Our trip to Liverpool Museum in October has provided me with enough items to keep posting until Christmas. (Only about 32 shopping days to Christmas – if you want the time to the second click here).
The second floor has some traditional glass-fronted cases with a Liverpool Timeline shown through various objects. As usual, Partner-who-loves-tea and I played the ‘Gosh, do you remember those’ game as we looked at the memorabilia from the 50s and 60s.
The museum also has computer maps of old and new Liverpool and some other fascinating computer programs that can accessed through a number of terminals.
There is a wonderfully painted picture of Liverpool that GB and I saw in the Walker Art Gallery a couple of years ago (I think GB may have blogged it). This close up shows the outside of the new Museum.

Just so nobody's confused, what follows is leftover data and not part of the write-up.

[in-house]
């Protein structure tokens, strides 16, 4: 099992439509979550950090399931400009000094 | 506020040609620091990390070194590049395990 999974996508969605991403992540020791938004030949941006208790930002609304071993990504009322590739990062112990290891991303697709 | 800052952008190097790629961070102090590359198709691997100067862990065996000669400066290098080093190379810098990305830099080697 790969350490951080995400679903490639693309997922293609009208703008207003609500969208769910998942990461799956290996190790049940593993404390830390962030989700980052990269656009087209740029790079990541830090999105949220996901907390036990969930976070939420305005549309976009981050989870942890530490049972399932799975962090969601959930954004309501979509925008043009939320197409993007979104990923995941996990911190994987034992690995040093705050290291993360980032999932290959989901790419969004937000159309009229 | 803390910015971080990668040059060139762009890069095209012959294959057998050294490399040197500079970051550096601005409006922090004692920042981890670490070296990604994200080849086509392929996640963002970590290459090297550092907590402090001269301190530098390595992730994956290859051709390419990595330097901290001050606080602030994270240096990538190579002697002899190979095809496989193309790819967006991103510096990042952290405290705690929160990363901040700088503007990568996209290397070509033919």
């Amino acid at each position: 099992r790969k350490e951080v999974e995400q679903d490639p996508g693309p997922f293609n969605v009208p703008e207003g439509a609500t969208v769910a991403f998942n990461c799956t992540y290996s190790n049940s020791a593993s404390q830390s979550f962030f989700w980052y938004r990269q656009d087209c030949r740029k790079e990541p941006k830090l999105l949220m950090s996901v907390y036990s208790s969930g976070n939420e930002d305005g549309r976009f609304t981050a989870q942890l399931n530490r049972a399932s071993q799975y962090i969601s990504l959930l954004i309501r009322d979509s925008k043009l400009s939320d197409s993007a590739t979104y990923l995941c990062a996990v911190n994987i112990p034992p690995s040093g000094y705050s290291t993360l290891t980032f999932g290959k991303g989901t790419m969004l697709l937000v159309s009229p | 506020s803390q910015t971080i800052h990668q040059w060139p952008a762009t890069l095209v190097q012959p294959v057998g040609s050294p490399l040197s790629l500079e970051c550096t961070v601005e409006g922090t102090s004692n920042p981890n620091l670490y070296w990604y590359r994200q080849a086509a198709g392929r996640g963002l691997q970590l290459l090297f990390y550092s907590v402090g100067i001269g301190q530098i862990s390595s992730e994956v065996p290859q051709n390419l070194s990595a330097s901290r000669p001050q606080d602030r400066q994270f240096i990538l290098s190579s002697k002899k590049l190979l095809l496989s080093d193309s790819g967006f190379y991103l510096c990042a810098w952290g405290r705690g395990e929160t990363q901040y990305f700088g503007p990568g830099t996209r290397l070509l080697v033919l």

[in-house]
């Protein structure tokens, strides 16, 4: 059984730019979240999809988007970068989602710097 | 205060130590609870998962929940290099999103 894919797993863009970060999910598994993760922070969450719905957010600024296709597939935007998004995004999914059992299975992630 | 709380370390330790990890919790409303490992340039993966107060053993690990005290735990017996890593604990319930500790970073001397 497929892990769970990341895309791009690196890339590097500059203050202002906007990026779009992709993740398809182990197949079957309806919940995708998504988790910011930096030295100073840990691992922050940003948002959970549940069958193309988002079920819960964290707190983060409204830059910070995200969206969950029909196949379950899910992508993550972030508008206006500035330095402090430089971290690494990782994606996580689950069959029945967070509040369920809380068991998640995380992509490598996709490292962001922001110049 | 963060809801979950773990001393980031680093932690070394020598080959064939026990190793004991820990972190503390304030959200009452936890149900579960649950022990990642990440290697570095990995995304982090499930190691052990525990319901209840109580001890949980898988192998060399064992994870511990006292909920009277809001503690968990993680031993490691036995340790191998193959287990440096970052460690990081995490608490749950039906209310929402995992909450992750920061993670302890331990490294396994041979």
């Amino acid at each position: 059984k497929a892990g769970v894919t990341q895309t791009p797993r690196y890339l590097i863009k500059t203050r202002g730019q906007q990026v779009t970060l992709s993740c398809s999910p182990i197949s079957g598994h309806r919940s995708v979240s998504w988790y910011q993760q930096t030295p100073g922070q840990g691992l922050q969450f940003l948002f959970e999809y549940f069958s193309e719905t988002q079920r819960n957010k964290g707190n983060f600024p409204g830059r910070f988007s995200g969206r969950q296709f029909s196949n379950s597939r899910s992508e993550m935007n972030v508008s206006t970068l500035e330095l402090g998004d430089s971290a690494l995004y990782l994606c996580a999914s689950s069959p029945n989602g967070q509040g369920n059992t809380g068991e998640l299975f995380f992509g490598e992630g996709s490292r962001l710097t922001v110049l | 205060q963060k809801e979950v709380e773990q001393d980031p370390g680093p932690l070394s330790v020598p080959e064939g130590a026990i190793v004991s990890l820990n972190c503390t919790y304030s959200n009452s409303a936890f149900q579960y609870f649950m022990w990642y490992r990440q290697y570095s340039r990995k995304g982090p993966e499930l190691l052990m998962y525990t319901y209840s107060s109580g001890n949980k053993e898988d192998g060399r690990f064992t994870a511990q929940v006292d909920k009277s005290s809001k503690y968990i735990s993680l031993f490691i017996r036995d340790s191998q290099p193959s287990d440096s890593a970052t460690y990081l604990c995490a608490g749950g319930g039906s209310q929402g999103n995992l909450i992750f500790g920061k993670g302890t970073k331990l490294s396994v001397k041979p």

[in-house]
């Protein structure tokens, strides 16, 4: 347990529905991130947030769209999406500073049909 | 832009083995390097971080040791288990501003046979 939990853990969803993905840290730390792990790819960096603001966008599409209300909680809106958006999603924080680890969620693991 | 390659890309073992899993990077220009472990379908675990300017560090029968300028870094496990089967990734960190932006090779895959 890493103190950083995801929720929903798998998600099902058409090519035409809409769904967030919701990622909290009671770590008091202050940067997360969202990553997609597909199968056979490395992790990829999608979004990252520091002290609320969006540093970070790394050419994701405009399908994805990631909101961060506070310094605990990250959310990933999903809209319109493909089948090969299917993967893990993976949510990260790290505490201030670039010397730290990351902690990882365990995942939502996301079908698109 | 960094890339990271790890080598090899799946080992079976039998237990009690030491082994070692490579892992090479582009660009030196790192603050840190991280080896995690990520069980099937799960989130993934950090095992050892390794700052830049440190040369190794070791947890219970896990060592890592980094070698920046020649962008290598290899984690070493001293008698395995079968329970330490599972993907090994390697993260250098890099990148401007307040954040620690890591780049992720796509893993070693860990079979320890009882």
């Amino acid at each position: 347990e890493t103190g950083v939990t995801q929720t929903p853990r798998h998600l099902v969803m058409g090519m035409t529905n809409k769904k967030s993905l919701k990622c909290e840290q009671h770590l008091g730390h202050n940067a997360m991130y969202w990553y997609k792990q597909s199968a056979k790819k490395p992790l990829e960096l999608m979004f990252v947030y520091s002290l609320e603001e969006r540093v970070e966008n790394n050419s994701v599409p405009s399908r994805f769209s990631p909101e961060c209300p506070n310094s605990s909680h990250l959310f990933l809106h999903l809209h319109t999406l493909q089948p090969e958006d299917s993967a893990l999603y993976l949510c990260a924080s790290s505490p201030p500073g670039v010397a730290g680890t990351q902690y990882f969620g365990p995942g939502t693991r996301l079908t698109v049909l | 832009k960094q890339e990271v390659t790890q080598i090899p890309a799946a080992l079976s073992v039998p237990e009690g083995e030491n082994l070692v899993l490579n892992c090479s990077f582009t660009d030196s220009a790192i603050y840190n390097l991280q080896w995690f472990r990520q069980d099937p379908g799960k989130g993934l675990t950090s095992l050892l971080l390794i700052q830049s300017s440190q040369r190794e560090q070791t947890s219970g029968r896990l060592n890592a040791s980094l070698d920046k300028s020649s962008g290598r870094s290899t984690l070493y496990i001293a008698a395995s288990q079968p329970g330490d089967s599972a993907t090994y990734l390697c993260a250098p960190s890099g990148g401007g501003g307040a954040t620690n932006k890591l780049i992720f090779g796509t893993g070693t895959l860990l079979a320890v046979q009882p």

This gives some idea of the scale of the picture.
This is a carriage from the Overhead Railway or Dockers' Umbrella as it was locally known.
I remember the Overhead Railway. I rode on it with Dad a couple of times as he came home from work on a Saturday lunch-time, having taken me to work with him.
It ran along the outside of the docks above the Dock Road on an elevated rail about thirty feet in the air, all the way from The Dingle to Seaforth.
Sadly in 1956 it was closed due to the discovery of structural faults. Even more sadly it was demolished the following year. What a tremendous tourist attraction it would make nowadays. Instead we are limited to seeing one lonely carriage in the museum.
This is the Lion Locomotive – one of the world’s earliest surviving railway locomotives. It was built in 1838 to haul luggage trains.
There will be other odd items from the museum in future posts...